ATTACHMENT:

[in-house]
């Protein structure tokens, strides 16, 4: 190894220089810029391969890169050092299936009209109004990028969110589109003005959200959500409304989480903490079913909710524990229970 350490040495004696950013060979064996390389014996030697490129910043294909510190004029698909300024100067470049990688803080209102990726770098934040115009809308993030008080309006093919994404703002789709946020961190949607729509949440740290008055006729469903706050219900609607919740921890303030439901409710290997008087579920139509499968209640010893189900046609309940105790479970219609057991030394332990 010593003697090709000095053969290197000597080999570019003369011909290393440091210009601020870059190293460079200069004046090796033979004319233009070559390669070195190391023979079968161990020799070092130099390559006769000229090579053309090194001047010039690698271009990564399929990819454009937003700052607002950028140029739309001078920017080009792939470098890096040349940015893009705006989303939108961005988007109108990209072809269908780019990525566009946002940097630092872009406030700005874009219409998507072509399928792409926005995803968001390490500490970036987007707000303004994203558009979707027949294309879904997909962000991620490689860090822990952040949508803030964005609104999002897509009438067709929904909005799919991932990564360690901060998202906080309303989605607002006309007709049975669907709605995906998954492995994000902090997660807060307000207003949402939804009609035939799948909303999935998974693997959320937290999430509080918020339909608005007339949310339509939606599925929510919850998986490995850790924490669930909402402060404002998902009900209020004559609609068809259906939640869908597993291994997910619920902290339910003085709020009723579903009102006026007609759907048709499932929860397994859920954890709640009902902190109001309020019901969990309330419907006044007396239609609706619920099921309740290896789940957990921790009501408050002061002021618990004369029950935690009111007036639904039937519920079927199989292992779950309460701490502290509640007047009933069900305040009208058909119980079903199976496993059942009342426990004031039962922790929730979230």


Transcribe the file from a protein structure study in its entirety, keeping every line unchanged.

[in-house]
């Protein structure tokens, strides 16, 4: 190894220089810029391969890169050092299936009209109004990028969110589109003005959200959500409304989480903490079913909710524990229970 350490040495004696950013060979064996390389014996030697490129910043294909510190004029698909300024100067470049990688803080209102990726770098934040115009809308993030008080309006093919994404703002789709946020961190949607729509949440740290008055006729469903706050219900609607919740921890303030439901409710290997008087579920139509499968209640010893189900046609309940105790479970219609057991030394332990 010593003697090709000095053969290197000597080999570019003369011909290393440091210009601020870059190293460079200069004046090796033979004319233009070559390669070195190391023979079968161990020799070092130099390559006769000229090579053309090194001047010039690698271009990564399929990819454009937003700052607002950028140029739309001078920017080009792939470098890096040349940015893009705006989303939108961005988007109108990209072809269908780019990525566009946002940097630092872009406030700005874009219409998507072509399928792409926005995803968001390490500490970036987007707000303004994203558009979707027949294309879904997909962000991620490689860090822990952040949508803030964005609104999002897509009438067709929904909005799919991932990564360690901060998202906080309303989605607002006309007709049975669907709605995906998954492995994000902090997660807060307000207003949402939804009609035939799948909303999935998974693997959320937290999430509080918020339909608005007339949310339509939606599925929510919850998986490995850790924490669930909402402060404002998902009900209020004559609609068809259906939640869908597993291994997910619920902290339910003085709020009723579903009102006026007609759907048709499932929860397994859920954890709640009902902190109001309020019901969990309330419907006044007396239609609706619920099921309740290896789940957990921790009501408050002061002021618990004369029950935690009111007036639904039937519920079927199989292992779950309460701490502290509640007047009933069900305040009208058909119980079903199976496993059942009342426990004031039962922790929730979230």